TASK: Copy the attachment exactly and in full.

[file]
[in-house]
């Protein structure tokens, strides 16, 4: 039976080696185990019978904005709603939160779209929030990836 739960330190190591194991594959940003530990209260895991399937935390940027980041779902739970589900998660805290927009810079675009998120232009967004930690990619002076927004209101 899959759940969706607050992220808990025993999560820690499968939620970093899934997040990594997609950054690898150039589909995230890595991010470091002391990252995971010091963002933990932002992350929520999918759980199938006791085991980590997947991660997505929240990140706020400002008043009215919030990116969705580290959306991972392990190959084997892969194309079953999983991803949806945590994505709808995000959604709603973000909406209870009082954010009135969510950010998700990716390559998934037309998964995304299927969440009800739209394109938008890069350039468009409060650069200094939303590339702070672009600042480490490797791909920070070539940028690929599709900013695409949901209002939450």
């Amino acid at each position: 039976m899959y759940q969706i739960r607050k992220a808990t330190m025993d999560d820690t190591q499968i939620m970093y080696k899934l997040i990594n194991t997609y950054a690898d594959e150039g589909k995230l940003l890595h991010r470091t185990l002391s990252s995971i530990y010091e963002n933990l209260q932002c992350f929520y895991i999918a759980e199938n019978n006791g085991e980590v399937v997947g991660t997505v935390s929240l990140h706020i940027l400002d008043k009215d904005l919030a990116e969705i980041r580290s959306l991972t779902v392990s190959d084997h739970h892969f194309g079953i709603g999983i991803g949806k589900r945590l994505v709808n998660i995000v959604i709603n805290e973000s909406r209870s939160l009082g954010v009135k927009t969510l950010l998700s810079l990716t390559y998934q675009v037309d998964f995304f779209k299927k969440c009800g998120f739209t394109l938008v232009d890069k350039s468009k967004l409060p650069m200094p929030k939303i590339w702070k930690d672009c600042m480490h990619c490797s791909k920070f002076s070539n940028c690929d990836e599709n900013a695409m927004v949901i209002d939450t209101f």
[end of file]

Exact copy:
[in-house]
């Protein structure tokens, strides 16, 4: 039976080696185990019978904005709603939160779209929030990836 739960330190190591194991594959940003530990209260895991399937935390940027980041779902739970589900998660805290927009810079675009998120232009967004930690990619002076927004209101 899959759940969706607050992220808990025993999560820690499968939620970093899934997040990594997609950054690898150039589909995230890595991010470091002391990252995971010091963002933990932002992350929520999918759980199938006791085991980590997947991660997505929240990140706020400002008043009215919030990116969705580290959306991972392990190959084997892969194309079953999983991803949806945590994505709808995000959604709603973000909406209870009082954010009135969510950010998700990716390559998934037309998964995304299927969440009800739209394109938008890069350039468009409060650069200094939303590339702070672009600042480490490797791909920070070539940028690929599709900013695409949901209002939450």
């Amino acid at each position: 039976m899959y759940q969706i739960r607050k992220a808990t330190m025993d999560d820690t190591q499968i939620m970093y080696k899934l997040i990594n194991t997609y950054a690898d594959e150039g589909k995230l940003l890595h991010r470091t185990l002391s990252s995971i530990y010091e963002n933990l209260q932002c992350f929520y895991i999918a759980e199938n019978n006791g085991e980590v399937v997947g991660t997505v935390s929240l990140h706020i940027l400002d008043k009215d904005l919030a990116e969705i980041r580290s959306l991972t779902v392990s190959d084997h739970h892969f194309g079953i709603g999983i991803g949806k589900r945590l994505v709808n998660i995000v959604i709603n805290e973000s909406r209870s939160l009082g954010v009135k927009t969510l950010l998700s810079l990716t390559y998934q675009v037309d998964f995304f779209k299927k969440c009800g998120f739209t394109l938008v232009d890069k350039s468009k967004l409060p650069m200094p929030k939303i590339w702070k930690d672009c600042m480490h990619c490797s791909k920070f002076s070539n940028c690929d990836e599709n900013a695409m927004v949901i209002d939450t209101f």